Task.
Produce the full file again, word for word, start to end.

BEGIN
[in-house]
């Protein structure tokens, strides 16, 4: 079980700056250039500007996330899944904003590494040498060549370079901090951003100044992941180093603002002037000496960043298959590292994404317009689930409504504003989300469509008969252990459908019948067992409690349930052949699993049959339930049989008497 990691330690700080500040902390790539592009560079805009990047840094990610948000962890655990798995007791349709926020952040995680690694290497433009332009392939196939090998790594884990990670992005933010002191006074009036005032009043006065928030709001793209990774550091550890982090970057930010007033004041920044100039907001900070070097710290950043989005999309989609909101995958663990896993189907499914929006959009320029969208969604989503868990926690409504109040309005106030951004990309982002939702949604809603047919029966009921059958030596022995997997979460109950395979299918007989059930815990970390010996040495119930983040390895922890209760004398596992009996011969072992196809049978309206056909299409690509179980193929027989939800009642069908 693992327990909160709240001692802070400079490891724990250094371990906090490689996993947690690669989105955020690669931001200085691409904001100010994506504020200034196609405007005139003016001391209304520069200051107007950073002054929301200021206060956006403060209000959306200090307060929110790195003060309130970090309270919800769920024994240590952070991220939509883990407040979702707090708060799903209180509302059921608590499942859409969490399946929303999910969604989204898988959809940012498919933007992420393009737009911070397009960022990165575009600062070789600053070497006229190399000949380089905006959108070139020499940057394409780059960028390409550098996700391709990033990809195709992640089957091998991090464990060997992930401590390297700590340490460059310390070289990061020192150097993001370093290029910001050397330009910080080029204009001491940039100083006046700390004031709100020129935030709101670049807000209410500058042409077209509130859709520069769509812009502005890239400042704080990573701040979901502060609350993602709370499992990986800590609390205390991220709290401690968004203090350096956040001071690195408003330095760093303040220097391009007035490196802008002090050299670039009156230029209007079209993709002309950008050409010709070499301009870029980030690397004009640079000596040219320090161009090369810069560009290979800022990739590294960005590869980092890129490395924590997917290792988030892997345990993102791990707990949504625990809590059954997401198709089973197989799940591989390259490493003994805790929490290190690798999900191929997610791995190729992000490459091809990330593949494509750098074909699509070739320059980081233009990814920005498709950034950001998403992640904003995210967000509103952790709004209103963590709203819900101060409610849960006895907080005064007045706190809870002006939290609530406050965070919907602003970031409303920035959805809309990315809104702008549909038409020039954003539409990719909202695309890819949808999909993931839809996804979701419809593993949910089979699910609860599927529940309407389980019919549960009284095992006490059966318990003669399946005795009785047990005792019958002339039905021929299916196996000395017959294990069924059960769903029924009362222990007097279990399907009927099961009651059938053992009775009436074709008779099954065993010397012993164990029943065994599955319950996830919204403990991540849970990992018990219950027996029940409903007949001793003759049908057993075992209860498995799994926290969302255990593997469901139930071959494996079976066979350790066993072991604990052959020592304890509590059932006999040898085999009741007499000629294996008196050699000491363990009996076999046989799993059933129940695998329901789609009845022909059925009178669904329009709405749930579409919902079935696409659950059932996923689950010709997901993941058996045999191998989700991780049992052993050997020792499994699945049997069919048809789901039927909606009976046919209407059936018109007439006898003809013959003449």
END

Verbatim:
[in-house]
């Protein structure tokens, strides 16, 4: 079980700056250039500007996330899944904003590494040498060549370079901090951003100044992941180093603002002037000496960043298959590292994404317009689930409504504003989300469509008969252990459908019948067992409690349930052949699993049959339930049989008497 990691330690700080500040902390790539592009560079805009990047840094990610948000962890655990798995007791349709926020952040995680690694290497433009332009392939196939090998790594884990990670992005933010002191006074009036005032009043006065928030709001793209990774550091550890982090970057930010007033004041920044100039907001900070070097710290950043989005999309989609909101995958663990896993189907499914929006959009320029969208969604989503868990926690409504109040309005106030951004990309982002939702949604809603047919029966009921059958030596022995997997979460109950395979299918007989059930815990970390010996040495119930983040390895922890209760004398596992009996011969072992196809049978309206056909299409690509179980193929027989939800009642069908 693992327990909160709240001692802070400079490891724990250094371990906090490689996993947690690669989105955020690669931001200085691409904001100010994506504020200034196609405007005139003016001391209304520069200051107007950073002054929301200021206060956006403060209000959306200090307060929110790195003060309130970090309270919800769920024994240590952070991220939509883990407040979702707090708060799903209180509302059921608590499942859409969490399946929303999910969604989204898988959809940012498919933007992420393009737009911070397009960022990165575009600062070789600053070497006229190399000949380089905006959108070139020499940057394409780059960028390409550098996700391709990033990809195709992640089957091998991090464990060997992930401590390297700590340490460059310390070289990061020192150097993001370093290029910001050397330009910080080029204009001491940039100083006046700390004031709100020129935030709101670049807000209410500058042409077209509130859709520069769509812009502005890239400042704080990573701040979901502060609350993602709370499992990986800590609390205390991220709290401690968004203090350096956040001071690195408003330095760093303040220097391009007035490196802008002090050299670039009156230029209007079209993709002309950008050409010709070499301009870029980030690397004009640079000596040219320090161009090369810069560009290979800022990739590294960005590869980092890129490395924590997917290792988030892997345990993102791990707990949504625990809590059954997401198709089973197989799940591989390259490493003994805790929490290190690798999900191929997610791995190729992000490459091809990330593949494509750098074909699509070739320059980081233009990814920005498709950034950001998403992640904003995210967000509103952790709004209103963590709203819900101060409610849960006895907080005064007045706190809870002006939290609530406050965070919907602003970031409303920035959805809309990315809104702008549909038409020039954003539409990719909202695309890819949808999909993931839809996804979701419809593993949910089979699910609860599927529940309407389980019919549960009284095992006490059966318990003669399946005795009785047990005792019958002339039905021929299916196996000395017959294990069924059960769903029924009362222990007097279990399907009927099961009651059938053992009775009436074709008779099954065993010397012993164990029943065994599955319950996830919204403990991540849970990992018990219950027996029940409903007949001793003759049908057993075992209860498995799994926290969302255990593997469901139930071959494996079976066979350790066993072991604990052959020592304890509590059932006999040898085999009741007499000629294996008196050699000491363990009996076999046989799993059933129940695998329901789609009845022909059925009178669904329009709405749930579409919902079935696409659950059932996923689950010709997901993941058996045999191998989700991780049992052993050997020792499994699945049997069919048809789901039927909606009976046919209407059936018109007439006898003809013959003449």